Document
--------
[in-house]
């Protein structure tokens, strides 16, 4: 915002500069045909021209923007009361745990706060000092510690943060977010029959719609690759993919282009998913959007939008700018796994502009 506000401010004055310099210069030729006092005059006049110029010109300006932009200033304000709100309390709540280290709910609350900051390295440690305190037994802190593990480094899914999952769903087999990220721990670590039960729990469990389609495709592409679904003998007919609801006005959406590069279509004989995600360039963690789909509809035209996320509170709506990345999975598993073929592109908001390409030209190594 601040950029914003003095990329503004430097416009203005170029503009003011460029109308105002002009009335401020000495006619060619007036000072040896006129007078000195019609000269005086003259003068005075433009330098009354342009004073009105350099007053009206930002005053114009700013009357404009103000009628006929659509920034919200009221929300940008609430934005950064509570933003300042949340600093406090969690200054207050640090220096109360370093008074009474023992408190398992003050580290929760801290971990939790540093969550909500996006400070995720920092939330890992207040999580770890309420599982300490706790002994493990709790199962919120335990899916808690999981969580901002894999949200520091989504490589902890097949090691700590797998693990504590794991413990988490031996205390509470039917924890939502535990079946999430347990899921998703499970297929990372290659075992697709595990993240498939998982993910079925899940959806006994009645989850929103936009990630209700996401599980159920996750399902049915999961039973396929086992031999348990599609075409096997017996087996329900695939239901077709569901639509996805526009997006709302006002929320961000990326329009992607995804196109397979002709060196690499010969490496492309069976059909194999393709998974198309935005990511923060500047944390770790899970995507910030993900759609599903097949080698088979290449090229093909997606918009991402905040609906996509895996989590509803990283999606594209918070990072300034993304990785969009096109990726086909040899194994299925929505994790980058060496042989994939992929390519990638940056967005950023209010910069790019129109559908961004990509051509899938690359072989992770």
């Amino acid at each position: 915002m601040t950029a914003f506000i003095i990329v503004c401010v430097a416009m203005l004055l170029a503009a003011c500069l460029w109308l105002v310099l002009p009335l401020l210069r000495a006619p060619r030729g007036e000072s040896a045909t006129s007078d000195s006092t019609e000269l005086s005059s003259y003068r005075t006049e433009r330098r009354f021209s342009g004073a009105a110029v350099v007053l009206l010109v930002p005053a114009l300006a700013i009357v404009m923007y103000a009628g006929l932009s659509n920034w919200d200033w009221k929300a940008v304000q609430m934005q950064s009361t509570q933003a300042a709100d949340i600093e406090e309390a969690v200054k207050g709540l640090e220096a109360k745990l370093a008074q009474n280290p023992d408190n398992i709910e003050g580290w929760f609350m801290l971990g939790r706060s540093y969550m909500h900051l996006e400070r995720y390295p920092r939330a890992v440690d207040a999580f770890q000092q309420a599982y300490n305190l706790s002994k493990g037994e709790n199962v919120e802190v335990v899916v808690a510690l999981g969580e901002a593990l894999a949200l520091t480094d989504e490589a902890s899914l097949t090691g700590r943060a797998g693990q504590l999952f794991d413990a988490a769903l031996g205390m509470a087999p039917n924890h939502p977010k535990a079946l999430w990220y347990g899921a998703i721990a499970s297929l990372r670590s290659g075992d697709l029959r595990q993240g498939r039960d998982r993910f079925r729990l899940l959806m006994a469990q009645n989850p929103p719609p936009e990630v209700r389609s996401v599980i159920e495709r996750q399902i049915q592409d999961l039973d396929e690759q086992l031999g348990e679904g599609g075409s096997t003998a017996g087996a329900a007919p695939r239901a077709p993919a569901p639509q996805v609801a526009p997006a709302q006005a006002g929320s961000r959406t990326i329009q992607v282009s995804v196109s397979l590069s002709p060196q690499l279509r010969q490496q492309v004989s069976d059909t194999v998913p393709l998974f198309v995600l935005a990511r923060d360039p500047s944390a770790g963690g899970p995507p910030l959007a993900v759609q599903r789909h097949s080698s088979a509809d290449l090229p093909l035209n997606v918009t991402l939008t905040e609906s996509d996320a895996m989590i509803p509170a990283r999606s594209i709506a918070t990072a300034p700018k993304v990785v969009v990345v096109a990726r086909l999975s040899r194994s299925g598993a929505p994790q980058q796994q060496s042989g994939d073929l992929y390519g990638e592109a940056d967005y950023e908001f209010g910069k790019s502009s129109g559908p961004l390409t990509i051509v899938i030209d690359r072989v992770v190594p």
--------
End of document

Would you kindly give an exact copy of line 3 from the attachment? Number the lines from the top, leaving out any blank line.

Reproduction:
């Amino acid at each position: 915002m601040t950029a914003f506000i003095i990329v503004c401010v430097a416009m203005l004055l170029a503009a003011c500069l460029w109308l105002v310099l002009p009335l401020l210069r000495a006619p060619r030729g007036e000072s040896a045909t006129s007078d000195s006092t019609e000269l005086s005059s003259y003068r005075t006049e433009r330098r009354f021209s342009g004073a009105a110029v350099v007053l009206l010109v930002p005053a114009l300006a700013i009357v404009m923007y103000a009628g006929l932009s659509n920034w919200d200033w009221k929300a940008v304000q609430m934005q950064s009361t509570q933003a300042a709100d949340i600093e406090e309390a969690v200054k207050g709540l640090e220096a109360k745990l370093a008074q009474n280290p023992d408190n398992i709910e003050g580290w929760f609350m801290l971990g939790r706060s540093y969550m909500h900051l996006e400070r995720y390295p920092r939330a890992v440690d207040a999580f770890q000092q309420a599982y300490n305190l706790s002994k493990g037994e709790n199962v919120e802190v335990v899916v808690a510690l999981g969580e901002a593990l894999a949200l520091t480094d989504e490589a902890s899914l097949t090691g700590r943060a797998g693990q504590l999952f794991d413990a988490a769903l031996g205390m509470a087999p039917n924890h939502p977010k535990a079946l999430w990220y347990g899921a998703i721990a499970s297929l990372r670590s290659g075992d697709l029959r595990q993240g498939r039960d998982r993910f079925r729990l899940l959806m006994a469990q009645n989850p929103p719609p936009e990630v209700r389609s996401v599980i159920e495709r996750q399902i049915q592409d999961l039973d396929e690759q086992l031999g348990e679904g599609g075409s096997t003998a017996g087996a329900a007919p695939r239901a077709p993919a569901p639509q996805v609801a526009p997006a709302q006005a006002g929320s961000r959406t990326i329009q992607v282009s995804v196109s397979l590069s002709p060196q690499l279509r010969q490496q492309v004989s069976d059909t194999v998913p393709l998974f198309v995600l935005a990511r923060d360039p500047s944390a770790g963690g899970p995507p910030l959007a993900v759609q599903r789909h097949s080698s088979a509809d290449l090229p093909l035209n997606v918009t991402l939008t905040e609906s996509d996320a895996m989590i509803p509170a990283r999606s594209i709506a918070t990072a300034p700018k993304v990785v969009v990345v096109a990726r086909l999975s040899r194994s299925g598993a929505p994790q980058q796994q060496s042989g994939d073929l992929y390519g990638e592109a940056d967005y950023e908001f209010g910069k790019s502009s129109g559908p961004l390409t990509i051509v899938i030209d690359r072989v992770v190594p």